Wednesday, March 3, 2010

Zaac Pick's Fierce Wind Will Blow You Away

Fierce Wind is an apt title for Zaac Pick’s first solo EP (Pick was part of Vancouver’s Doubting Paris, whose members provide plenty of support here). From the initial syncopated picking of the opening of “Bad Dream”, I was blown away. Pick has crafted six gorgeous songs here, drawing on folk, roots and indie pop influences, using a variety of instrumentation (including strings), but all the while maintaining balance and elegance. As is the case with many singer/songwriters, the core strength here is Pick’s voice: pure, simple, honest, almost whispered (think Sam Beam or M. Ward), all balanced against warm, engaging sounds with guitar as the focus.

Fierce Wind was produced by Daniel Mendez (Dashboard Confessional, Duran Duran), and the indie/emo gloss is definitely there. But Mendez is restrained in his production, knowing that, unlike those other bands, production here is meant to support the musician and not fill in any flawed gaps. There are no gaps on this record.

The promotional material describes the EP as sparse and unencumbered. I am not sure about the sparse part: tracks like “Bad Dream” feature pretty arrangements which emerge over the course of the song, layers of strings, lap steel, and eventually electric guitar. Not sparse but certainly elegant. Pick does a wonderful job of building up these sounds over a syncopated guitar, as if to emphasize the ‘badness’ of the dream, which is blown away at the end of the track by a return to the simple beat.

“Maybelline” is definitely a radio worthy single: the track features pretty strummed guitar and a lilting beat which makes you feel like driving with the windows down on a summer evening. The pace and emotion of the song reflect its message – that Maybelline, growing tired of her life, should get ‘a million miles away’. With that pretty refrain in the chorus, and some nice mandolin lines, you’ll be convinced to take off right now. As an added touch, near the end of the song, subtle backup vocals add character, reiterating “it don’t matter”.

A waltzy folk tune, “Summer Moon” captures the mood perfectly – mellow strumming, Pick’s soothing but worried voice, expressing sadness over the decline of a relationship – “There’s a sorrow in the air between us, leaves me wondering when it was you stopped believing”. The strings here are brilliant, with the low cello coming through after that first chorus, like a sad wind. Later, Pick’s lovely voice and the cello (with other strings) interact beautifully, a stunning dance between the two, reflecting what there was in the relationship. As is this case on many of these tracks, Zaac Pick is able to convey extreme and sometimes contradictory emotions with grace and confidence.

“Foot of Pride” is more of a traditional country folk tune, slow but intricate guitar picking giving way to steel (something Pick had recently been learning) and light percussion. Pick demonstrates the truism that less is often more – the song simply conveys a genuine sentiment of criticism but delivered in such a kind way that the recipient can’t help but listen. It’s so genuine that you wonder whether the ‘you’ in the song is the writer himself.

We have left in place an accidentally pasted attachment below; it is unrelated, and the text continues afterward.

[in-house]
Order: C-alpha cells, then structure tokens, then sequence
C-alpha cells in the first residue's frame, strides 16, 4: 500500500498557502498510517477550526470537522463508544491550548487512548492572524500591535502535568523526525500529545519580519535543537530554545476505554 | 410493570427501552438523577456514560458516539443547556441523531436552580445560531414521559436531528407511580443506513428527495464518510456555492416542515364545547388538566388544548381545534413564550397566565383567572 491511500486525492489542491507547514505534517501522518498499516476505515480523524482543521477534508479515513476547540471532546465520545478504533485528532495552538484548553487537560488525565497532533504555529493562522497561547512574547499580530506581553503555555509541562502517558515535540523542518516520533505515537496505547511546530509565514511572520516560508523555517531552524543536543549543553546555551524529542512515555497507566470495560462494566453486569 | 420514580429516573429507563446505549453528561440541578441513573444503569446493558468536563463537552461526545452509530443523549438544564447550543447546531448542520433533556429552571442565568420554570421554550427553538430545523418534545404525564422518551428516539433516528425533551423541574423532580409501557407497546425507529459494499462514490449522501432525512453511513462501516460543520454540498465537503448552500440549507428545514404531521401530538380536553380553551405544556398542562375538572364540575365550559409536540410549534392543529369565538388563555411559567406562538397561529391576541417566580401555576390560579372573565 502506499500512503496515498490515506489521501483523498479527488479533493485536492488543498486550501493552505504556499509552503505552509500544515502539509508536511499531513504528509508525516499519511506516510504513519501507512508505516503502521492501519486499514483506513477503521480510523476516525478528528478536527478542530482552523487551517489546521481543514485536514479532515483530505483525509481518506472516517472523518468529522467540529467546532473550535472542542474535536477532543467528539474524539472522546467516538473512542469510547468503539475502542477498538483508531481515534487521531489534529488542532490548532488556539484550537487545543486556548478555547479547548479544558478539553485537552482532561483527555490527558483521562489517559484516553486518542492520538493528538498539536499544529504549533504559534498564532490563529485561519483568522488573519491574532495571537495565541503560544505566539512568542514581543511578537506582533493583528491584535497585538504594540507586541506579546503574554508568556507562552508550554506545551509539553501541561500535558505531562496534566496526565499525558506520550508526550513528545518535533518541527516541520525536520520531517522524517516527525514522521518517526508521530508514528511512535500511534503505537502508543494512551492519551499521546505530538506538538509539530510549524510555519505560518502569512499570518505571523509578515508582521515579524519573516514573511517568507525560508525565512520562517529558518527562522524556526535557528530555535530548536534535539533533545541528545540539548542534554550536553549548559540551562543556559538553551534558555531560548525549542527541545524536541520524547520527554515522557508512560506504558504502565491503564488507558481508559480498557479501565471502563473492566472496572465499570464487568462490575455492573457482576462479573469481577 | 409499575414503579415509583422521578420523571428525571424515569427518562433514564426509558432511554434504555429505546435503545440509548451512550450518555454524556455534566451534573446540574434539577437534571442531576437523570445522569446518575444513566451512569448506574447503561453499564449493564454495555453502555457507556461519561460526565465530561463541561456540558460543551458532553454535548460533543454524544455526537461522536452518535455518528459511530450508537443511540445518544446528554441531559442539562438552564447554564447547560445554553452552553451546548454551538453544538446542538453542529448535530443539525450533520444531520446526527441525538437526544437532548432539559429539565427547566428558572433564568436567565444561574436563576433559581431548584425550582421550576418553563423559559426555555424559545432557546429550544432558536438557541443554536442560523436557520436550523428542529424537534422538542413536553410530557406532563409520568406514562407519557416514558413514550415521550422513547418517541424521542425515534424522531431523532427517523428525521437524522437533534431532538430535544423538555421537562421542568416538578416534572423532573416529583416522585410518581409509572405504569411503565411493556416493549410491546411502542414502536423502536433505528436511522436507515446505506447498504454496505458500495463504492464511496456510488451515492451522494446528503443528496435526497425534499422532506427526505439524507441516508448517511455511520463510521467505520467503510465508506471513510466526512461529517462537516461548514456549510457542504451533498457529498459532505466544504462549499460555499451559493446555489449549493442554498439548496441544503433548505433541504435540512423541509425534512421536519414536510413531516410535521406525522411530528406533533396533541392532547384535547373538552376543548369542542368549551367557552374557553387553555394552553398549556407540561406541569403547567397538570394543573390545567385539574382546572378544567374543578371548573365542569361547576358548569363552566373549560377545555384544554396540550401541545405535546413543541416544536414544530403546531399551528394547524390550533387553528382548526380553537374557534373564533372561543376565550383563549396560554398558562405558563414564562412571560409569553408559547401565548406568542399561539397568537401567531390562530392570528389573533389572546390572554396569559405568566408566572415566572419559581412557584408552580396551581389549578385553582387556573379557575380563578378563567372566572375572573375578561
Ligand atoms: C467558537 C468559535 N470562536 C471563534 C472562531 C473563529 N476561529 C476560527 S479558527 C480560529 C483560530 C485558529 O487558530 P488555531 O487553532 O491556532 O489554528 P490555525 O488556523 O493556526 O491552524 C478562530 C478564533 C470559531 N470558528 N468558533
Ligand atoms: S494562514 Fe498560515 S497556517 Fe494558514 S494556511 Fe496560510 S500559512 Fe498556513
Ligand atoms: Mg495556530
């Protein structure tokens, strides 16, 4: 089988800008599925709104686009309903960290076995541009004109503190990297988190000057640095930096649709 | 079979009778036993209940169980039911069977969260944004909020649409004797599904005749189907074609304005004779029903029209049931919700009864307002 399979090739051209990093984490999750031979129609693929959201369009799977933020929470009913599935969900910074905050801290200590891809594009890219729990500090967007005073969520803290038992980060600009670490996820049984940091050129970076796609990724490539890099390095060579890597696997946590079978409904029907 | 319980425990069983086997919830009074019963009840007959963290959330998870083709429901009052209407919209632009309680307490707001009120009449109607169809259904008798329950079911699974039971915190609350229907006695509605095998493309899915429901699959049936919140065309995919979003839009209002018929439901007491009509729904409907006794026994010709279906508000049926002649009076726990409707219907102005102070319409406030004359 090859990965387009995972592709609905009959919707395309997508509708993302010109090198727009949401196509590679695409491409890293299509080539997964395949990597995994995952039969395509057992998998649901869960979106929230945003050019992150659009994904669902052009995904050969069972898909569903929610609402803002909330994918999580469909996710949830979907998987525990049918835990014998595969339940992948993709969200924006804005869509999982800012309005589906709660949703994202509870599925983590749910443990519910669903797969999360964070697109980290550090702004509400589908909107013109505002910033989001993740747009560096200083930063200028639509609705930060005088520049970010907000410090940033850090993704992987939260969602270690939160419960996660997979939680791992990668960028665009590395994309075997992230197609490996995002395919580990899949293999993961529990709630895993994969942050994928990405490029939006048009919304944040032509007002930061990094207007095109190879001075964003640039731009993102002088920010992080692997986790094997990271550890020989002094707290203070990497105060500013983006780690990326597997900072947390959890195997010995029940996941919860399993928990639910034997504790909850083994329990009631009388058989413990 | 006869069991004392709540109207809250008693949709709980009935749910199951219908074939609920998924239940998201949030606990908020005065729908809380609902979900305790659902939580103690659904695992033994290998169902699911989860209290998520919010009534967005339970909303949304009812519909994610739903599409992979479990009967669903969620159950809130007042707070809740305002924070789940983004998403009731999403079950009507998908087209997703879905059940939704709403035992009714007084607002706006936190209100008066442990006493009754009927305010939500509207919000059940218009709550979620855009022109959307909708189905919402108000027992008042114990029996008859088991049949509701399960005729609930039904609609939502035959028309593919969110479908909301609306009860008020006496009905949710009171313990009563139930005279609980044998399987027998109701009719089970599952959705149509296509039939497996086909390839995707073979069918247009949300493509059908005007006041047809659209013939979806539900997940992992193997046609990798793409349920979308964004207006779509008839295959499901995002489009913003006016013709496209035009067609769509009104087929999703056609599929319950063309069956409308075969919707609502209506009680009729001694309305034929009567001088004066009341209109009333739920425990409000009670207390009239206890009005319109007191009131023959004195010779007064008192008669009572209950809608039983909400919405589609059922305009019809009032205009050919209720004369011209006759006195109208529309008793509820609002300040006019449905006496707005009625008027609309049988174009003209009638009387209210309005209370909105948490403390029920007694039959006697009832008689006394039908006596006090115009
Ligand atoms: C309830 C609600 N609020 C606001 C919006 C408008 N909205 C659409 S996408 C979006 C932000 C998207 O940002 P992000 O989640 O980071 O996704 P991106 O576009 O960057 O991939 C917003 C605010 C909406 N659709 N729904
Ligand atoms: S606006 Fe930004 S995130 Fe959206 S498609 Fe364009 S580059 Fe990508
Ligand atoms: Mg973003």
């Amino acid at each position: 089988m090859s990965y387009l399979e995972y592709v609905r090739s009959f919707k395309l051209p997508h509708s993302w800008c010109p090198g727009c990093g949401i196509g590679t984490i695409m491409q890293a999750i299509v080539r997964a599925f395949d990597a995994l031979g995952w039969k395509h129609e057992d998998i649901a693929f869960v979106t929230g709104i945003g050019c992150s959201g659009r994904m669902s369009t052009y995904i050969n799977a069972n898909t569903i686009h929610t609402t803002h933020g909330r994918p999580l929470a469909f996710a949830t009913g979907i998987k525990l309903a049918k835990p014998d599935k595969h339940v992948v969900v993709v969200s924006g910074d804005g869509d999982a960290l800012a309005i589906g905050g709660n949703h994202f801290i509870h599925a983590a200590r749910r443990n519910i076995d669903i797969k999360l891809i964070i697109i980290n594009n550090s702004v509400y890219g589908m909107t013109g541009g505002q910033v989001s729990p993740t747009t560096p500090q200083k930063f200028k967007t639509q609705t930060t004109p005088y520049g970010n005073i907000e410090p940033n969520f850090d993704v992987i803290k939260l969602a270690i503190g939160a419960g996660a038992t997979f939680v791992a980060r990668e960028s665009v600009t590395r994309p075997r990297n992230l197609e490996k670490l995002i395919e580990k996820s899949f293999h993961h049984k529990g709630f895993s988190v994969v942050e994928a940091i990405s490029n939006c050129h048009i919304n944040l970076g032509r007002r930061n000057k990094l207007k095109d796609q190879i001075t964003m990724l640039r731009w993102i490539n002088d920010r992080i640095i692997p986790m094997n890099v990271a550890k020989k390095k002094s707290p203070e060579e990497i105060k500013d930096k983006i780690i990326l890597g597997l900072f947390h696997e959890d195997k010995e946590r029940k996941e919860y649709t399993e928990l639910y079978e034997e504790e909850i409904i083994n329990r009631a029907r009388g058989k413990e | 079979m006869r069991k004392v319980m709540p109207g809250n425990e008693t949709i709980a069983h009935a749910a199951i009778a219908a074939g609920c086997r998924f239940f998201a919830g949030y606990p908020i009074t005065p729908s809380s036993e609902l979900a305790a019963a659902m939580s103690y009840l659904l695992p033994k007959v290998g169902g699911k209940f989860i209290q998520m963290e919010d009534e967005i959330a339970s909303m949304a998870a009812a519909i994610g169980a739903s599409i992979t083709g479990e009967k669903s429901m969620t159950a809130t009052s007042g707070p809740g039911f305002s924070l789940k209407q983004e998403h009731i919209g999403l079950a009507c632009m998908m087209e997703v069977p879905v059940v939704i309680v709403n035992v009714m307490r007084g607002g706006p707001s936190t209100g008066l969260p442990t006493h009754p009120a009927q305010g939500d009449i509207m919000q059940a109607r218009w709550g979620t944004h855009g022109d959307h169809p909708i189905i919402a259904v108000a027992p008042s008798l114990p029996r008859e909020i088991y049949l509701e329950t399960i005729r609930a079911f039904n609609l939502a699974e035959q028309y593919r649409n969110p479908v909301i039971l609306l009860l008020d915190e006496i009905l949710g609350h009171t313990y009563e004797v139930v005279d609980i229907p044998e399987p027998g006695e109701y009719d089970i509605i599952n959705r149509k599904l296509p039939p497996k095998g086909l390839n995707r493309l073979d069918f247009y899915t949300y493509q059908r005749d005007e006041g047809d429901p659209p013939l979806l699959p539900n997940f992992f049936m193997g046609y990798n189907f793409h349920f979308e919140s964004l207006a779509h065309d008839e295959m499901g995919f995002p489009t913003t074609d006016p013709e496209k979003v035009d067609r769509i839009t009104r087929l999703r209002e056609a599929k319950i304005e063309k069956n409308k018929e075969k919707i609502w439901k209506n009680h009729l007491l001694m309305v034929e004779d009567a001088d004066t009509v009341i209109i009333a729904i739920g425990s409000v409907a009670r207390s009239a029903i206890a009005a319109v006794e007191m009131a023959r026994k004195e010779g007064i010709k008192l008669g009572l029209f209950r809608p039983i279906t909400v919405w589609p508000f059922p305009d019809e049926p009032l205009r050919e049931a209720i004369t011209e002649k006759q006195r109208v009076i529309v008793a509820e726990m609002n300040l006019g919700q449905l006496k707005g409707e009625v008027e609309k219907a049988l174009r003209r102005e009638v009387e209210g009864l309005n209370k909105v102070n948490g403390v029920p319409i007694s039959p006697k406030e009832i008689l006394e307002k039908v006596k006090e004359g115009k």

The next track, “My Century”, is traditional roots storytelling in song: gentle finger picking and noble lyrics. Ambitious in scope, the lyrics convey the melancholy in believing you’ve only played a rather small part in a big, changing world. Pick is philosophical, returning to the personal as the only solution:

“If you find a lover, then treat her like no other till the day that you die
and when you get to my age I hope the lines on your face are something you wouldn’t hide
but these days you got no patience to wait so busy tryin’ to get old
and I wonder what for, I wonder what for”

The song ends with a humble request to play ‘my favourite songs’ at the funeral, all buttressed by heart-wrenching strings and Pick’s gentle voice.

Fierce Wind ends with the lush, mellow “Drifters”. Pick continues the slow strumming guitar buttressed by gorgeous lap steel. This track reminds me, in style and mood, of John Bottomley’s great CD, Blackberry (the fruit, that is). Natural elements are touchstones for human emotions, and Pick draws them into the real with his voice and lyrics. This is a song of penance and fear, ending in Pick’s voice picking up, pleading, pain apparent, with lovely soothing backup vocals, and a stunning conclusion with his voice alone:

“When you’re lost from the shore
And you’re caught where the current runs strong
If you’re drifting in doubt
And your heart knows the distance is long
There’s a hurt in her touch
But you need it as much
As you need anything in your life.”

I usually pick out a few standout tracks on any record, songs that are truly representative of the artist and the best of the artist. I couldn’t choose any from this EP, since all six stand out like jewels. This is a fabulous effort from a superb Canadian artist. All the elements are there for great music: pretty and solid song structure, thoughtful lyrics, gorgeous melodies, lovely orchestration, and sublime production. The supporting musicians are incredible. And all recorded in Pick’s kitchen! (Even the packaging of the CD is meticulous – a pretty, simply designed paper case in an opaque sleeve, no plastic, and numbered!). Buy this CD, and check out Zaac Pick live:

My Century - Zaac Pick from JLP Studios on Vimeo.

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